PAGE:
Wednesday, January 9, 2008

Clinton and the Crying Game

While in Iowa, we tracked three individuals embedded in presidential campaigns.
Of the three campaigns tracked from the inside, Clinton's seemed the coldest. Not only were volunteers required to sign non-disclosure agreements, but Clinton's appearances appeared cold and calculated. While candidates in Iowa mingled with the crowd, shook hands and answered questions, Clinton's appearances were touch and go.
On the day of the New Hampshire primaaries, every television station in the granite state published video of Clinton's teary plea - which seemed to play well with voters, that is - if you believe the science behind the polling data predicting an Obama victory. With polls showing Clinton several points behind Obama, the emotional plea - breaking from Clinton's "Look at my record" approach seemed to help Clinton emerge victorious.
In the end, the scientific campaign strategies employed by camp Clinton in Iowa scored a distant third to the victory earned through the crying game in New Hampshire.

Campaign Script: Are you an Iowan with a phone?

*******John Zogby's Notes**
Zogby International published the explanation below:
1. According to the exit polls, 18% of the voters said that they made up their minds on primary day. That is just an unprecedented number. I have polled many races, especially close ones, where 4% to 8% have said they finally decided on their vote the day of the election and that can wreak havoc on those of us who are in the business of capturing pre-election movements and trends. But nearly one in five this time?
2. It looks like the always feisty voters in both Iowa and New Hampshire have rejected pre-election coronations. In the case of Iowa, Democratic voters said that Mrs. Clinton is not inevitable, while in New Hampshire they were not ready to endorse the Obama train without checking the engine.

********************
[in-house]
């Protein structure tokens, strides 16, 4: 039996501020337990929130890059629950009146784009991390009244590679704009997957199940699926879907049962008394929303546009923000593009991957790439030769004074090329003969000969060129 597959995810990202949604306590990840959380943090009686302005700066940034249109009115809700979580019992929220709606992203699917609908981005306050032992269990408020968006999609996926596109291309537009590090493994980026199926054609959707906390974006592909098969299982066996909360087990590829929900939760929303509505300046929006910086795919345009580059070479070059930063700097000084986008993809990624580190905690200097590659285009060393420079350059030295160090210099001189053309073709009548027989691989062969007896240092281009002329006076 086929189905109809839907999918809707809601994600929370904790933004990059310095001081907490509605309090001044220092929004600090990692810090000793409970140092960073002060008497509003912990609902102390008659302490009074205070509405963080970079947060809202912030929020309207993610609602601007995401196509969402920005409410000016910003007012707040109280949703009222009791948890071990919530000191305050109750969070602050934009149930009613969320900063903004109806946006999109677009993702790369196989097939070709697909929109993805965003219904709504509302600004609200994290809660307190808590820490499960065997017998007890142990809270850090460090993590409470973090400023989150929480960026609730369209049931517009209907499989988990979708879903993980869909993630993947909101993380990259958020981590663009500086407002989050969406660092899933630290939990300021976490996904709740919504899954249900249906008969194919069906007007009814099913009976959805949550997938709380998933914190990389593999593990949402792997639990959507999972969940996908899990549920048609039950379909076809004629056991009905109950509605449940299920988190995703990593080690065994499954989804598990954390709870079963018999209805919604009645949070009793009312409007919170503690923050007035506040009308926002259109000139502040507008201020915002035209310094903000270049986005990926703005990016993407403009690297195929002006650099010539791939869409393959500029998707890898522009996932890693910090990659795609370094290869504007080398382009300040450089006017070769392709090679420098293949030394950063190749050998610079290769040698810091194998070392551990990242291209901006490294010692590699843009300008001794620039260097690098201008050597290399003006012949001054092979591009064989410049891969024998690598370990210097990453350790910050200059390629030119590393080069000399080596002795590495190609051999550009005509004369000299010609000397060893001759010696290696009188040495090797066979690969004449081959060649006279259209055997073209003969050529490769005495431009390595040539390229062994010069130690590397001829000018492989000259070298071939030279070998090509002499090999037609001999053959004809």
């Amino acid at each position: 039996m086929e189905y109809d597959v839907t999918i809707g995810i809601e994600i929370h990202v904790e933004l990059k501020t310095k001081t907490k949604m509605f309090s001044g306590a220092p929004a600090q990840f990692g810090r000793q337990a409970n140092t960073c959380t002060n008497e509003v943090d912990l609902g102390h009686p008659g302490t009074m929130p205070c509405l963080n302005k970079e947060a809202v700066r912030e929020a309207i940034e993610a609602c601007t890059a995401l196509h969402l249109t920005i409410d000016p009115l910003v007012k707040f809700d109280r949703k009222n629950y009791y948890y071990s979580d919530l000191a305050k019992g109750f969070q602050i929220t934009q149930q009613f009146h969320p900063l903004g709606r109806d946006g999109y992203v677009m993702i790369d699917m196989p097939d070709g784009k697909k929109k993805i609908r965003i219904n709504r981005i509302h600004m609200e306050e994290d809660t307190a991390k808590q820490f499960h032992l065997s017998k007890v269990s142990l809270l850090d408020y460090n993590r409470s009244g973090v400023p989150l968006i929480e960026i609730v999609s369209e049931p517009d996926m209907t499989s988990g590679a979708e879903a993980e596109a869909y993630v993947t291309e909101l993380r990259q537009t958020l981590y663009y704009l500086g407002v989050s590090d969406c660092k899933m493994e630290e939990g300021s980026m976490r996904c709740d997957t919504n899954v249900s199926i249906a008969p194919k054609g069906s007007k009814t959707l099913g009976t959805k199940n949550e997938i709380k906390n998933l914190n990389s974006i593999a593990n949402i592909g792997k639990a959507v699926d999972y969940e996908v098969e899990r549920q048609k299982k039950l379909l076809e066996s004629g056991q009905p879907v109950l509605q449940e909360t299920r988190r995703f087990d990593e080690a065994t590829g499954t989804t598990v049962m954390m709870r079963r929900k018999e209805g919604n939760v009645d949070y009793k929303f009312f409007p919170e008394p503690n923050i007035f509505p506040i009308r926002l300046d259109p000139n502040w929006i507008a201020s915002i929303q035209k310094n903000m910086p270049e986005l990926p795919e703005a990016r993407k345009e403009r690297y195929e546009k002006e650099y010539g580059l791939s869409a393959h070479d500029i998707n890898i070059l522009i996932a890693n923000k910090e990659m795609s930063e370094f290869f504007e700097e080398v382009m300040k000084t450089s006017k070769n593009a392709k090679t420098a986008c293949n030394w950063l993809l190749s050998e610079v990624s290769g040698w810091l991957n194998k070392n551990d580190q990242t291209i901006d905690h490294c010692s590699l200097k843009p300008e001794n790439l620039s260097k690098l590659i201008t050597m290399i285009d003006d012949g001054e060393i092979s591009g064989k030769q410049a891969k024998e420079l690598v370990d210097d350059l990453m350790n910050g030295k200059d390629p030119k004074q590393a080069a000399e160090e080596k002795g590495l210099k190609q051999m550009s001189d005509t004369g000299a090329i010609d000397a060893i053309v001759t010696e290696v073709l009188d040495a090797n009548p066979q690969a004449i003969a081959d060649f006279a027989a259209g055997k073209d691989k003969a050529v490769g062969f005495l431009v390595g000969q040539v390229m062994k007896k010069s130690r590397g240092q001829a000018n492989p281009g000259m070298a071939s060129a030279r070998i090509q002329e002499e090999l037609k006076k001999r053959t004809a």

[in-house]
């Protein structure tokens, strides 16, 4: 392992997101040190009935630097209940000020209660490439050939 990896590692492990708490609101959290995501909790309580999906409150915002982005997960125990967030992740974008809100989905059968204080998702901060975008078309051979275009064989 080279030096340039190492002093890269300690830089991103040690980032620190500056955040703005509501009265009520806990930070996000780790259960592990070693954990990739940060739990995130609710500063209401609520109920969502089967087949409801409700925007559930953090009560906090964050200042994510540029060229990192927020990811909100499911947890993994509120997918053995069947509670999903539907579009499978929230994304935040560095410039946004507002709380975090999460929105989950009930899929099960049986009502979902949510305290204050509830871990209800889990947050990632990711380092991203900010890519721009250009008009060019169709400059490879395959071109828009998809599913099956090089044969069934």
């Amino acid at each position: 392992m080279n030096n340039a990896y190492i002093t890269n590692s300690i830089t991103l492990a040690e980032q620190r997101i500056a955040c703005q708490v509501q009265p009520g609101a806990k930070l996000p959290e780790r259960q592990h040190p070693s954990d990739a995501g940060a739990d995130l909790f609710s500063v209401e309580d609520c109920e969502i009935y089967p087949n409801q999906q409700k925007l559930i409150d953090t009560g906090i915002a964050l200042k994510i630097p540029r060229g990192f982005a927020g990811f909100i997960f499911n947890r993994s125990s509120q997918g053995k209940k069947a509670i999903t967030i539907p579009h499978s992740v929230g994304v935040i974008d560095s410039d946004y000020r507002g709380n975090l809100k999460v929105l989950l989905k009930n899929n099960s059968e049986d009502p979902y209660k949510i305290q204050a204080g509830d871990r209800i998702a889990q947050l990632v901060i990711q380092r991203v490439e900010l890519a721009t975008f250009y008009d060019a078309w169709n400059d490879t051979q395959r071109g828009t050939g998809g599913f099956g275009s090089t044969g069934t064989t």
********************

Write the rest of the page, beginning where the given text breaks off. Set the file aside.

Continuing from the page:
3. The compressed schedule of the two events may have had an impact. Normally the winning candidate gets an initial big bounce out of Iowa, and then plateaus. Then the next primary race begins. With less than five full days, Obama got his bounce in New Hampshire, then the settling down period began on the last day – under the radar screen.
4. My polling showed Clinton doing well on the late Sunday night and all day Monday – she was in a 2-point race in that portion of the polling. But since our methods call for a three-day rolling average, we had to legitimately factor the huge Obama numbers on Friday and Saturday – thus his 12 point average lead. Unfortunately, one day or a day–and–a–half does not make a trend and we ran out of time.
5. Going into the New Hampshire primary, we certainly did see Clinton holding on to a significant lead among women and older voters. But we were focusing on Obama’s massive lead among younger and independent voters. We seem to have missed the huge turnout of older women that apparently put Clinton over the top.
6. We expected that Obama would receive the lion’s share of independents and drain the Republican primary of these voters. It now appears that, perhaps with a sense that Obama had a lock on the Democratic side, independents felt free to vote on the Republican side and reward their hero, John McCain.

No comments: